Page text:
Grits double dare us to like them. They don’t look or taste like much when you don’t fix them right. They need defending from the uncharitable things said by people who got off on the wrong foot with grits. Ah, but when a freshly-cooked pot of high-quality grits are dolled up with butter and enough salt, it’s easy to see why they’re peerless on a North Carolina plate. In the right hands, grits are full of promise and potential.
I learned to fix a proper pot of grits at a fairly early age. The same wasn’t true of my best friend. In middle school, when weekend sleepovers at her house were a common occurrence, I was usually the one to cook breakfast for us. One morning, I started a pot of grits and then went back to her bedroom to roll up my sleeping bag. While I was out of the kitchen, my friend looked into the pot and concluded that there weren’t enough grits in the water. Her reasoning — or so she said later, during the inquisition from her mother — was that if we wanted four cups of cooked grits, then we needed four cups of raw grits at the get-go, so she poured in the rest of the bag and cranked up the heat.
I did not get to witness what happened in that pot. I also did not get to hear the rumbling sounds made by the Krakatoa volcano when it started to erupt, but I imagine it wasn’t unlike the noise that pot made when the lid blew off and the grits hit the fan.
When I ran back into the kitchen, grits were spewed everywhere: in the light fixture, down the heat registers, into the open cabinets, and layered so even and thick on the wall behind the stove that it looked as though they’d been spread with a trowel. If you think dried grits stick fast to an unsoaked, empty pot, imagine how they cling to a brick ranch house. My most salient memory of that morning was standing in my friend’s driveway, washing grits out of the window screens with a garden hose.
Aside from matters of measurement, the key to good grits is good grits — fresh, stone-ground, whole-grain, and made from local corn. A thriving gristmill was once a strong predictor of a growing local economy, and community planners usually built gristmills before schools and churches. Townships bloomed around them, and roads radiated from their sites. A few historic water-powered gristmills still turn in our state: the Old Mill of Guilford in Guilford County, Dellinger Grist Mill in Mitchell County, Mingus Mill in Swain County, and Linney’s Mill in Alexander County. They’re often picturesque, sitting alongside the millponds, swift creeks, and natural waterfalls that turn their works. Heavy millstones waltz the corn into grits to the tune of the babbling water. Thanks to the availability of stone-ground grits sold by the sackful on-site at these mills and in our local stores, no Tar Heel is farther than a short drive and wise purchase away from the real deal.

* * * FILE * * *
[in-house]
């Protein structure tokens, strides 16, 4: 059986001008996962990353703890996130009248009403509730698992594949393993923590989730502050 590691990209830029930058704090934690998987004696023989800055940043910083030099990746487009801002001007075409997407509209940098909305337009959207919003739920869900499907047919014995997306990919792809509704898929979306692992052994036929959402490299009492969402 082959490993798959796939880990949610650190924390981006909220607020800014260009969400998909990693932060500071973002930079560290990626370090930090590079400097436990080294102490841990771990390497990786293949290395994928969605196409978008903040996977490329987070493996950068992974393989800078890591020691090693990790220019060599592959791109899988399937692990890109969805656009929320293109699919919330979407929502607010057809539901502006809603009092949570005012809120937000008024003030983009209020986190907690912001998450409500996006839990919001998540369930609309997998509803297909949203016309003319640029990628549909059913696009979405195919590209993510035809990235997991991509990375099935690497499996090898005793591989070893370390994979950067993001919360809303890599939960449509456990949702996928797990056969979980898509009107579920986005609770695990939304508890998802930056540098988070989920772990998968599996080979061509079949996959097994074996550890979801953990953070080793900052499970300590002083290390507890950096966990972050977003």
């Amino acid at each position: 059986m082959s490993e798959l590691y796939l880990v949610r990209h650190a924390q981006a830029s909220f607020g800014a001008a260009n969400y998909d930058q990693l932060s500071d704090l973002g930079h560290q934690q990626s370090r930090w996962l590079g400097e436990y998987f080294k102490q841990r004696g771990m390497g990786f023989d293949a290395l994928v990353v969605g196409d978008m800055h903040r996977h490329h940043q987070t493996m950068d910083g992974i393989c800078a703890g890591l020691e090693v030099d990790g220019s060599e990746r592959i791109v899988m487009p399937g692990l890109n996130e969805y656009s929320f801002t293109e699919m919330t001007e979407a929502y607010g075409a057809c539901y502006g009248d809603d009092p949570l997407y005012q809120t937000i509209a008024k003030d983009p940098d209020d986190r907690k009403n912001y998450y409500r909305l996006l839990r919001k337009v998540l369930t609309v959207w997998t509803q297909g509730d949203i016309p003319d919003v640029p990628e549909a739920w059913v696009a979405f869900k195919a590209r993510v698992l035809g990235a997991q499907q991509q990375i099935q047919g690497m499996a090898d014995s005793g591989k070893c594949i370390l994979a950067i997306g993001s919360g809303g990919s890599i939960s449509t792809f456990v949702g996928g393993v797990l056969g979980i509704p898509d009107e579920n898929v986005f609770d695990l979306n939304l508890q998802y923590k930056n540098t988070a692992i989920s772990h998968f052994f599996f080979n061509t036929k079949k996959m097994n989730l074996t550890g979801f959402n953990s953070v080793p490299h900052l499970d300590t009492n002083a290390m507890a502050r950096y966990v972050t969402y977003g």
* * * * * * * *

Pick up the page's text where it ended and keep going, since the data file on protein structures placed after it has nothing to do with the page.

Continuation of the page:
I’ll admit that it takes longer to cook these traditional grits than it does to dampen instant grits, but it’s time well spent. When slowly simmered and attentively stirred, stone-ground grits are creamy, chewy, nutty, earthy, and delicious. Instant grits have been stripped of their hull and germ, which means they’ll cook up quickly, but it also means they’ll turn out insipid and slick, which isn’t what we seek in a bowl of grits. There’s not enough cheese and hot sauce in the land to prop up that stuff.
Good grits: I dare you to fix some up right. I double dare you to not like them.
Water & Stones: Three gristmills across the state
Dellinger Grist Mill • Bakersville
A water-powered gristmill that uses 150-year-old family milling techniques.
Old Mill of Guilford • Oak Ridge
The Klug family maintains the 1767 mill’s historical integrity.
Atkinson Milling Co. • Selma
The mill’s been open since 1757; the grits have only gotten better with time.